Avoid Foods High in Saturated and Trans Fats

Filed Under: Diabetes, Blood Sugar

Avoid Foods High in Saturated and Trans Fats

Foods high in saturated and trans fats are definitely at the top of the list of foods you should avoid if you have type 2 diabetes.

As early as the 1920s, it was demonstrated that a diet including foods high in saturated fats not only causes weight gain but also decreases insulin sensitivity. A more recent British study also found that cutting back on saturated fats in meat and whole dairy improves blood sugar control in people with diabetes.

Avoiding Foods High in Trans Fats

Dietary guidelines tell us that no more than 1 percent of your caloric intake should come from trans fats. So, if you consume 2,000 calories a day, no more than 20 calories, or approximately 2 grams, should come from trans fats. (A report from a National Academy of Sciences panel, however, concluded that “the only safe intake of trans fat is zero.”)

Unfortunately, knowing how many trans fats you’re consuming is difficult at best.

Food manufacturers are required to disclose trans fat content on all food labels, but this regulation isn’t as simple and positive as it may seem. And while some cities and states require restaurants to disclose the trans fat content of their food items, many do not.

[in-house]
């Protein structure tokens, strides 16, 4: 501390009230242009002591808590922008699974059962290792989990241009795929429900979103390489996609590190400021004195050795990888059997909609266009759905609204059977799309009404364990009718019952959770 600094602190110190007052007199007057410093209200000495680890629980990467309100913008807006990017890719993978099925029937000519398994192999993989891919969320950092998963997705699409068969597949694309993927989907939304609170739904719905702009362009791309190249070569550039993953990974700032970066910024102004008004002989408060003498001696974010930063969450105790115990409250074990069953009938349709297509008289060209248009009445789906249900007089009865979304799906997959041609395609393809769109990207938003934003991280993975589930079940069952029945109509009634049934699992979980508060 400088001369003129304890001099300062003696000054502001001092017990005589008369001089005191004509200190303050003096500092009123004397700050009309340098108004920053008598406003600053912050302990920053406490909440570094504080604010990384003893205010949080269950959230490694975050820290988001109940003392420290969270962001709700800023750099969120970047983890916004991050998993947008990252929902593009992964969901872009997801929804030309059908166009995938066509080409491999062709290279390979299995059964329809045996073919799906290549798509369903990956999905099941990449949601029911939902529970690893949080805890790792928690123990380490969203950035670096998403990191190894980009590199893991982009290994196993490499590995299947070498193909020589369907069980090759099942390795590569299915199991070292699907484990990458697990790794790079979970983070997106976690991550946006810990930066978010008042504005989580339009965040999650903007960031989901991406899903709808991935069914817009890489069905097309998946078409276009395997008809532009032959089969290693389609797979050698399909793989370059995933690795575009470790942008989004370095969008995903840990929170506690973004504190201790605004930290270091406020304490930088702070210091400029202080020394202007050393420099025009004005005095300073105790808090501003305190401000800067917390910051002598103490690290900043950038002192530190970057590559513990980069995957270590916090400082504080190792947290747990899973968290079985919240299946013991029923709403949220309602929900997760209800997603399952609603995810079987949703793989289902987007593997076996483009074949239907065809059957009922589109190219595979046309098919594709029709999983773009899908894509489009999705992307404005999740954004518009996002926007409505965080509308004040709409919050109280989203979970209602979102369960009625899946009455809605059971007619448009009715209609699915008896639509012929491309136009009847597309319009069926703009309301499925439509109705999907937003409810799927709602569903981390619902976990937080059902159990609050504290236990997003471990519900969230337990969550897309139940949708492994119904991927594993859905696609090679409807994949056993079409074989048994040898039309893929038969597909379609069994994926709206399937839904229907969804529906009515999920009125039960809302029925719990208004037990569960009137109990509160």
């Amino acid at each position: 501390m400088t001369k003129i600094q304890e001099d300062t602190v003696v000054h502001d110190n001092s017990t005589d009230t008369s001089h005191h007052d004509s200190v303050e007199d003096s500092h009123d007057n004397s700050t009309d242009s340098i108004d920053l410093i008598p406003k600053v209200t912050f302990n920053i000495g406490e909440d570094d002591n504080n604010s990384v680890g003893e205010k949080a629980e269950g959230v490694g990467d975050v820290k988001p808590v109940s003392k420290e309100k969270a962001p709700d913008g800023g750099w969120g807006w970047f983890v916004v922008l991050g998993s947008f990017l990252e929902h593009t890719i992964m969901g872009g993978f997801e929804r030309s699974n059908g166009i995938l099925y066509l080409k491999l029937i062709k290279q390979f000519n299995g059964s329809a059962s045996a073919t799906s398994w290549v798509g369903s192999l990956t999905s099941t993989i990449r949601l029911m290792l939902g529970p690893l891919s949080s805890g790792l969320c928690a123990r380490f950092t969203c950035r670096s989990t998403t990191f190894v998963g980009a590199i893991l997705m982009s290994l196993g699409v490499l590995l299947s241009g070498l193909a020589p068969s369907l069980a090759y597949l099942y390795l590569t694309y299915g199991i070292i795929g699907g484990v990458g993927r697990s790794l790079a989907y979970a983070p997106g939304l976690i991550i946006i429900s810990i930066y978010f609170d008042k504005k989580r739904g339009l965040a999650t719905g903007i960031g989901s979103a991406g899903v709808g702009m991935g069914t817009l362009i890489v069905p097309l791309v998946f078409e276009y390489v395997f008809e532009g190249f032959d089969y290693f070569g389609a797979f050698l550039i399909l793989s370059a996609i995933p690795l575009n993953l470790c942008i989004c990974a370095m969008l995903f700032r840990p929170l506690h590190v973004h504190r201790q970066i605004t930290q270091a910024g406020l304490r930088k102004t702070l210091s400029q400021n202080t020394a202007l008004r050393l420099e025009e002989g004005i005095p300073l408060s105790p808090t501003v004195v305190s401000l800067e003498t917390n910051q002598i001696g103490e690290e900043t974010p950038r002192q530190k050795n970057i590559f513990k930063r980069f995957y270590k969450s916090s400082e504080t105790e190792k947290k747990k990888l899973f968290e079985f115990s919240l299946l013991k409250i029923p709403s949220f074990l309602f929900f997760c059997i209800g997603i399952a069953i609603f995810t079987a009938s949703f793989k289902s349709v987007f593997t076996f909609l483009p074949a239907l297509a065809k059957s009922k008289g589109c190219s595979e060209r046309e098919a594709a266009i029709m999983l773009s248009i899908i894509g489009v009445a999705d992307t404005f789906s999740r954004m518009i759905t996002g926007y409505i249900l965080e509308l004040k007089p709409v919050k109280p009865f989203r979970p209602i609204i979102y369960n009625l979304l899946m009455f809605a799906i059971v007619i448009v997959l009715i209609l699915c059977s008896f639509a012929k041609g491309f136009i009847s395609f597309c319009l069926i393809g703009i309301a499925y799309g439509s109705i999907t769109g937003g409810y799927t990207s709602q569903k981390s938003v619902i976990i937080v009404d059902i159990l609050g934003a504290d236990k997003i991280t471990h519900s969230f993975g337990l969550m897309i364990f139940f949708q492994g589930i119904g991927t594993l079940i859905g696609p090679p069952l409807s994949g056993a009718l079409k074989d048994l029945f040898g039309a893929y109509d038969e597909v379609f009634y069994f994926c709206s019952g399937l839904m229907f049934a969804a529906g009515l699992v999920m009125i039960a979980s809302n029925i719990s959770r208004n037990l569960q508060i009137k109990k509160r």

Fortunately, many restaurant chains have eliminated trans fats, and others are testing healthier oils and are expected to join the trans fat-free bandwagon very soon.

In the meantime, look closely at nutritional fact sheets and make your menu selections accordingly. These sheets are available on most restaurant websites, or you can request them onsite. Of course, because of the high levels of salt, fat and calories in much restaurant food, it’s best to avoid it altogether.

More Dr. Whitaker Advice on Type 2 Diabetes Diet Plans

DISCLAIMER: The content of DrWhitaker.com is offered on an informational basis only, and is not intended to be a substitute for professional medical advice, diagnosis, or treatment. Always seek the guidance of a qualified health provider before making any adjustment to a medication or treatment you are currently using, and/or starting any new medication or treatment. All recommendations are "generally informational" and not specifically applicable to any individual's medical problems, concerns and/or needs.

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